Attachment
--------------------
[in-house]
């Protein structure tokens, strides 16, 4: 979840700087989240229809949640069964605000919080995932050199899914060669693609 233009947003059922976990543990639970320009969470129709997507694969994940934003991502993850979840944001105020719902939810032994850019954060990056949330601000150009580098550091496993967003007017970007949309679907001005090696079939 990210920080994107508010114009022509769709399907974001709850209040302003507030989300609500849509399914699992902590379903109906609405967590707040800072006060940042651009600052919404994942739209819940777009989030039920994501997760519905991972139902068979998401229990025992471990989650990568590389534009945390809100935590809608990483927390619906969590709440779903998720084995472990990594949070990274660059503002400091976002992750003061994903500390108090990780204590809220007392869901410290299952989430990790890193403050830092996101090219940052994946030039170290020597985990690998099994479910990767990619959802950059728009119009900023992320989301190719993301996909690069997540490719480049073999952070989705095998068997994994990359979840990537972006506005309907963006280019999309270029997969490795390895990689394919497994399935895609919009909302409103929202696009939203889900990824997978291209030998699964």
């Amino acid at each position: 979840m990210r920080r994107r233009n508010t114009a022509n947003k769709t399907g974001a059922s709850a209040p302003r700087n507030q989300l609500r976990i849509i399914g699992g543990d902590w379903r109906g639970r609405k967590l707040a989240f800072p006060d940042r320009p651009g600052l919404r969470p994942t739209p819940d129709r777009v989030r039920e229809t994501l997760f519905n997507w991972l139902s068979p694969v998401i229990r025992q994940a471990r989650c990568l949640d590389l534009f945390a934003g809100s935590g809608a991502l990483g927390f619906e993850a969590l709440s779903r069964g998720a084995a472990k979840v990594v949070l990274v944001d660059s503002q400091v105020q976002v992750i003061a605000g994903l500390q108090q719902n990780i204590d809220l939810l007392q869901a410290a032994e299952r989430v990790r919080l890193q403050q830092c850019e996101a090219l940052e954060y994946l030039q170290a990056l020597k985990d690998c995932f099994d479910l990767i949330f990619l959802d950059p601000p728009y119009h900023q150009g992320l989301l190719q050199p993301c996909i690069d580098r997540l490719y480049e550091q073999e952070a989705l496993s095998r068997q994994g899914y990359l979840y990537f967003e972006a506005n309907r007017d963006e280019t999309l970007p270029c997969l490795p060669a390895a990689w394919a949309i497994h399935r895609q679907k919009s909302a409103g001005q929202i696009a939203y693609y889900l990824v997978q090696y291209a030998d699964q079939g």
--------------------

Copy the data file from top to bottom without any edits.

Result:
[in-house]
């Protein structure tokens, strides 16, 4: 979840700087989240229809949640069964605000919080995932050199899914060669693609 233009947003059922976990543990639970320009969470129709997507694969994940934003991502993850979840944001105020719902939810032994850019954060990056949330601000150009580098550091496993967003007017970007949309679907001005090696079939 990210920080994107508010114009022509769709399907974001709850209040302003507030989300609500849509399914699992902590379903109906609405967590707040800072006060940042651009600052919404994942739209819940777009989030039920994501997760519905991972139902068979998401229990025992471990989650990568590389534009945390809100935590809608990483927390619906969590709440779903998720084995472990990594949070990274660059503002400091976002992750003061994903500390108090990780204590809220007392869901410290299952989430990790890193403050830092996101090219940052994946030039170290020597985990690998099994479910990767990619959802950059728009119009900023992320989301190719993301996909690069997540490719480049073999952070989705095998068997994994990359979840990537972006506005309907963006280019999309270029997969490795390895990689394919497994399935895609919009909302409103929202696009939203889900990824997978291209030998699964």
């Amino acid at each position: 979840m990210r920080r994107r233009n508010t114009a022509n947003k769709t399907g974001a059922s709850a209040p302003r700087n507030q989300l609500r976990i849509i399914g699992g543990d902590w379903r109906g639970r609405k967590l707040a989240f800072p006060d940042r320009p651009g600052l919404r969470p994942t739209p819940d129709r777009v989030r039920e229809t994501l997760f519905n997507w991972l139902s068979p694969v998401i229990r025992q994940a471990r989650c990568l949640d590389l534009f945390a934003g809100s935590g809608a991502l990483g927390f619906e993850a969590l709440s779903r069964g998720a084995a472990k979840v990594v949070l990274v944001d660059s503002q400091v105020q976002v992750i003061a605000g994903l500390q108090q719902n990780i204590d809220l939810l007392q869901a410290a032994e299952r989430v990790r919080l890193q403050q830092c850019e996101a090219l940052e954060y994946l030039q170290a990056l020597k985990d690998c995932f099994d479910l990767i949330f990619l959802d950059p601000p728009y119009h900023q150009g992320l989301l190719q050199p993301c996909i690069d580098r997540l490719y480049e550091q073999e952070a989705l496993s095998r068997q994994g899914y990359l979840y990537f967003e972006a506005n309907r007017d963006e280019t999309l970007p270029c997969l490795p060669a390895a990689w394919a949309i497994h399935r895609q679907k919009s909302a409103g001005q929202i696009a939203y693609y889900l990824v997978q090696y291209a030998d699964q079939g």